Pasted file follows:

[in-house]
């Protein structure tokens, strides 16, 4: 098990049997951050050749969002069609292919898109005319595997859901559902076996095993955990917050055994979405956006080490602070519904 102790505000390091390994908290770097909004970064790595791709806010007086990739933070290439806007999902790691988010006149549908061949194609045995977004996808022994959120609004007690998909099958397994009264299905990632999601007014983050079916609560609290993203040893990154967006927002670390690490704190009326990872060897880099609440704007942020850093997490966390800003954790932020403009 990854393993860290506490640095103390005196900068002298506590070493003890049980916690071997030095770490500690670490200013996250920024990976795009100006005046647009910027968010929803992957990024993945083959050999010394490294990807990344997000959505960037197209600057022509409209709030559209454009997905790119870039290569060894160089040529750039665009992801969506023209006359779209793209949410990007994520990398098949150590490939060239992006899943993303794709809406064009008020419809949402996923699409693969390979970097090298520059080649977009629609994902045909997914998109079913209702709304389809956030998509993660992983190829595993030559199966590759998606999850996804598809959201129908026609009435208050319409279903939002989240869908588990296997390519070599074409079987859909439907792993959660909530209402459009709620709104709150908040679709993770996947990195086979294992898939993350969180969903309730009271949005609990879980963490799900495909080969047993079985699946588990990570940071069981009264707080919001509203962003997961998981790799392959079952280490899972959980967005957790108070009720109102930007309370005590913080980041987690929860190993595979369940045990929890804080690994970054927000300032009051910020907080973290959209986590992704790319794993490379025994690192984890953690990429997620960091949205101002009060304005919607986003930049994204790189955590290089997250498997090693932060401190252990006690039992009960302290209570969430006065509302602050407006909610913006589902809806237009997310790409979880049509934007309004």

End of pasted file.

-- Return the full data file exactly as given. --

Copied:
[in-house]
């Protein structure tokens, strides 16, 4: 098990049997951050050749969002069609292919898109005319595997859901559902076996095993955990917050055994979405956006080490602070519904 102790505000390091390994908290770097909004970064790595791709806010007086990739933070290439806007999902790691988010006149549908061949194609045995977004996808022994959120609004007690998909099958397994009264299905990632999601007014983050079916609560609290993203040893990154967006927002670390690490704190009326990872060897880099609440704007942020850093997490966390800003954790932020403009 990854393993860290506490640095103390005196900068002298506590070493003890049980916690071997030095770490500690670490200013996250920024990976795009100006005046647009910027968010929803992957990024993945083959050999010394490294990807990344997000959505960037197209600057022509409209709030559209454009997905790119870039290569060894160089040529750039665009992801969506023209006359779209793209949410990007994520990398098949150590490939060239992006899943993303794709809406064009008020419809949402996923699409693969390979970097090298520059080649977009629609994902045909997914998109079913209702709304389809956030998509993660992983190829595993030559199966590759998606999850996804598809959201129908026609009435208050319409279903939002989240869908588990296997390519070599074409079987859909439907792993959660909530209402459009709620709104709150908040679709993770996947990195086979294992898939993350969180969903309730009271949005609990879980963490799900495909080969047993079985699946588990990570940071069981009264707080919001509203962003997961998981790799392959079952280490899972959980967005957790108070009720109102930007309370005590913080980041987690929860190993595979369940045990929890804080690994970054927000300032009051910020907080973290959209986590992704790319794993490379025994690192984890953690990429997620960091949205101002009060304005919607986003930049994204790189955590290089997250498997090693932060401190252990006690039992009960302290209570969430006065509302602050407006909610913006589902809806237009997310790409979880049509934007309004």